When we hear the word “coach,” we often conjure up an image of the athletics coach, who stands on the sidelines of the game, watching every play, shouting out moves and pushing players to bring out their best. Like many schools and districts throughout the world, Graded has recently formed a cadre of its own Teaching & Learning coaches, who are not dressed in track pants and dripping with sweat, but echo a similar objective: to bring out the very best in our students, by bringing out the very best in our teachers.
Traditionally, professional development has taken the form of outside conferences and workshops, or even external experts coming to train teachers during a one-time, stand alone experience. These types of learning often lack consistent follow-up and reinforcement, and therefore struggle to create meaningful institutional change. Starting this 2014-2015 school year, each division gained at least one Teaching & Learning coach: Jennifer Peterson and I in the Lower School, Ange Molony in the Middle School, and Silvana Meneghini in the High School. The decision to add coaches to our staff was fueled by research proving the greater effectiveness and impact on professional growth from a job-embedded model where teachers can receive continuous support from their colleagues.
So, what is a Teaching & Learning coach and what exactly do they do? Here at Graded, we are designing a model of coaching that best fits the needs of our students and teachers, while honoring the unique culture of our community. As such, our approaches have been informed by the work of author and consultant Diane Sweeney, Jim Knight (University of Kansas) and Lucy Calkins (Columbia University).
As a T & L coach, my overarching, primary goal is to improve student achievement. Fulfilling this goal takes many different shapes and approaches – all the while working in constant collaboration with individual teachers, grade level and subject area teams, student support services, administrators, and the Director of Teaching & Learning. Coaching at Graded includes, but is not limited to:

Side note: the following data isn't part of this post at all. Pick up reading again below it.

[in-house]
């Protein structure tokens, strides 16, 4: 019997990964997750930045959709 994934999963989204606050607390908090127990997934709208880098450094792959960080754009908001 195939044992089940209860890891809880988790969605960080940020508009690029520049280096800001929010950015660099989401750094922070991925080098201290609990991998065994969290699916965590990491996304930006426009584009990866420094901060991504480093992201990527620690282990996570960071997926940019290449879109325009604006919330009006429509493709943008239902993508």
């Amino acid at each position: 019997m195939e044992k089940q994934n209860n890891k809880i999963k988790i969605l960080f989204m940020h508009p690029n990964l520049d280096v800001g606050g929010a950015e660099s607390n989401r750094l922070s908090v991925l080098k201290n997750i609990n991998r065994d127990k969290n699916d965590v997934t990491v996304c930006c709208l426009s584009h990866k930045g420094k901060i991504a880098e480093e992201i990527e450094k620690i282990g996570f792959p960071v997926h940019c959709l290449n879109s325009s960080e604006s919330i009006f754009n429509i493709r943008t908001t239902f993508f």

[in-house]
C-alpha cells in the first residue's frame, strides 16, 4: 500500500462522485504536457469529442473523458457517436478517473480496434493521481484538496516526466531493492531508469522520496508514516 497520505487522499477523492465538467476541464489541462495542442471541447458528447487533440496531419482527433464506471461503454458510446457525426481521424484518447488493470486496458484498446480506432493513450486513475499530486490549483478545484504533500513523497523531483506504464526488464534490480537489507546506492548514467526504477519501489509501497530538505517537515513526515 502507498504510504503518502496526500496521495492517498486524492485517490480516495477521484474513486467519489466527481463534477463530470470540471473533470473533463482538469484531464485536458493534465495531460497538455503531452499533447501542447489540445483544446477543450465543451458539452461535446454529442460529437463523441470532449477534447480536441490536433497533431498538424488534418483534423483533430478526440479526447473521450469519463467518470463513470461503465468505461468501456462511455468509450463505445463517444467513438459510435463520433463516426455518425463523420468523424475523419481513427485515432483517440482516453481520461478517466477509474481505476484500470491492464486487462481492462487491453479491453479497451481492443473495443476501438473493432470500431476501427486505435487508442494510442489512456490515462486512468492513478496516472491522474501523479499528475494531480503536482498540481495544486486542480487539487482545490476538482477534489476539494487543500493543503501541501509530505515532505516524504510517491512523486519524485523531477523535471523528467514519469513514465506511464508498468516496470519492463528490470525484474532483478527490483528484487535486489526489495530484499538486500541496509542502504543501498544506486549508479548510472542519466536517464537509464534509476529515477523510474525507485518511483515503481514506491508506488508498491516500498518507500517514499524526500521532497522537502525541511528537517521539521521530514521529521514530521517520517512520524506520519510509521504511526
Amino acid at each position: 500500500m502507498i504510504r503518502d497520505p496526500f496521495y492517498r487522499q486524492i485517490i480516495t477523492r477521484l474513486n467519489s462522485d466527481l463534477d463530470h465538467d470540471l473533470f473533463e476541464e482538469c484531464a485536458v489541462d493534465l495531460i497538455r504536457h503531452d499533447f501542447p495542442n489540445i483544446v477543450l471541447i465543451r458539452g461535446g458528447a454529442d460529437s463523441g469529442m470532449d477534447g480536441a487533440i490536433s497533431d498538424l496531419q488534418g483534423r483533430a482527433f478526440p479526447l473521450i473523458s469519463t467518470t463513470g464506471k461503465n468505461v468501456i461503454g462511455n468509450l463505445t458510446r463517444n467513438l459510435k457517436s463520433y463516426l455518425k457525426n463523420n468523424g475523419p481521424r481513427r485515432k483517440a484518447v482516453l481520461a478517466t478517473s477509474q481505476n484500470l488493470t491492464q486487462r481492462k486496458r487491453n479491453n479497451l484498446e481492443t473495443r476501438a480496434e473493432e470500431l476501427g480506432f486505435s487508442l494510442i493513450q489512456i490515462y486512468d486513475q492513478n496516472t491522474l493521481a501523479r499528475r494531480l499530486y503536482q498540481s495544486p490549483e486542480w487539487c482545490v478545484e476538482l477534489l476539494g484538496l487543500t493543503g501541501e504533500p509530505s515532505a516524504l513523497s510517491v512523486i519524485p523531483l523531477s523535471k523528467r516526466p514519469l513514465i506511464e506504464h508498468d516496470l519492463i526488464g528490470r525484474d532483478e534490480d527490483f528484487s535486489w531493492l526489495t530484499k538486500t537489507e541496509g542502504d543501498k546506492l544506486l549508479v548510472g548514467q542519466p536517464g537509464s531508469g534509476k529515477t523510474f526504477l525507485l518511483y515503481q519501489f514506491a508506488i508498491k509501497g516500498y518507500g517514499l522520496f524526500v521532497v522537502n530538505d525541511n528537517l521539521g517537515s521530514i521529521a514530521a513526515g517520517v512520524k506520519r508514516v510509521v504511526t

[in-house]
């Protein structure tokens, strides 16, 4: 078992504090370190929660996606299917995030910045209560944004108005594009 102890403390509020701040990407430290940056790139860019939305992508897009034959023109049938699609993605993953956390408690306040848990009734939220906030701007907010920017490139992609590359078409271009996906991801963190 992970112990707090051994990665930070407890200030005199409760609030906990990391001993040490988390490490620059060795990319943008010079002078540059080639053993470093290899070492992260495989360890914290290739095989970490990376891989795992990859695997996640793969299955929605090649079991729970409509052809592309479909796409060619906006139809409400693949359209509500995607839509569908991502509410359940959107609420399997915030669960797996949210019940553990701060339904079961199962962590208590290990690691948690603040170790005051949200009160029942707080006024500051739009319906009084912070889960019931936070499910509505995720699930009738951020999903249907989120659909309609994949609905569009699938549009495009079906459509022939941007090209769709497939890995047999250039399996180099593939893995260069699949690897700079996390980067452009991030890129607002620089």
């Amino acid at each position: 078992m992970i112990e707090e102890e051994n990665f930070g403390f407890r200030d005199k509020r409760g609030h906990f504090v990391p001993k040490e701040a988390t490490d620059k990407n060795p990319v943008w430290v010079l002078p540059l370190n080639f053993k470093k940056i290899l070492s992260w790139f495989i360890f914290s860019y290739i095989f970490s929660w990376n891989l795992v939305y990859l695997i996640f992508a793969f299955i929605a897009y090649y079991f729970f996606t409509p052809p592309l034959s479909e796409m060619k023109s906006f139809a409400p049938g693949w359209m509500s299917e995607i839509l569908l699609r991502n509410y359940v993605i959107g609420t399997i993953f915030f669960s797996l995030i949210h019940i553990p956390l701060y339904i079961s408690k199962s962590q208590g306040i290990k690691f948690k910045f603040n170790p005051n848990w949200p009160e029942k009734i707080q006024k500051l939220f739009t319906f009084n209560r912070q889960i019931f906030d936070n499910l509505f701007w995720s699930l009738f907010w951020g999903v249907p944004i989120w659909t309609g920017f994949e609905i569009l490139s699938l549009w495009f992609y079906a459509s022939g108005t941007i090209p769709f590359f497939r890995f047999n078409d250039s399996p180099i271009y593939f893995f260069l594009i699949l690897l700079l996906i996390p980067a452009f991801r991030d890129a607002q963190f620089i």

- unit planning that is designed from and rooted in our standards
- creation of authentic, engaging assessments
- selection and integration of best instructional practices
- analysis of data to inform teaching
- co-teaching and modelling of lessons
- leading coaching cycles based on student achievement goals
- training around technology use & innovative practices
- leadership development
- resource development & management
In any given day, I might find myself co-teaching a lesson about adapting fables with an ELL teacher, modelling the research process alongside the librarian for 5th grade students, conferring with a K5 student about their writing as part of a coaching cycle on narrative writing, meeting with principals to plan an upcoming PTA coffee and teacher training session, and brainstorming ideas about a design challenge with my fellow coach.
My day is engaging, forces me to learn, and is deeply satisfying as I continually see the impact of our efforts on both student achievement and teacher empowerment.
“Having a coach is having someone to bounce new ideas off of and try new things with. Things that seemed previously daunting and scary seem accessible and even fun.” – Ms. Patricia Gehrels, 3rd Grade Teacher
“Our coaches not only help guide us in our planning, but also encourage us to step out of our comfort zones to create amazing learning opportunities for our students.” – Ms. Maranda Schwartz, 4th Grade Teacher
“I had a fantastic experience going through the coaching cycle. I grew professionally on so many different levels. Over the cycle, I noticed that the more I expect of my students, the more they can grow as learners. I feel extremely empowered as a teacher. Watching students grow – literally every single day – was heartwarming and really just made me want to come back the following day and do more and more with them.” – Ms. Renata Ziegert, Preprimary Teacher
“Our coaches have been instrumental this year in supporting our teachers with planning and implementing engaging activities for our students, as well as with professional development goals. Their positive, proactive approach has been a very welcome addition to the Lower School and we are excited about the further development of this role.” – Mr. Vance Boisjoli, LS Assistant Principal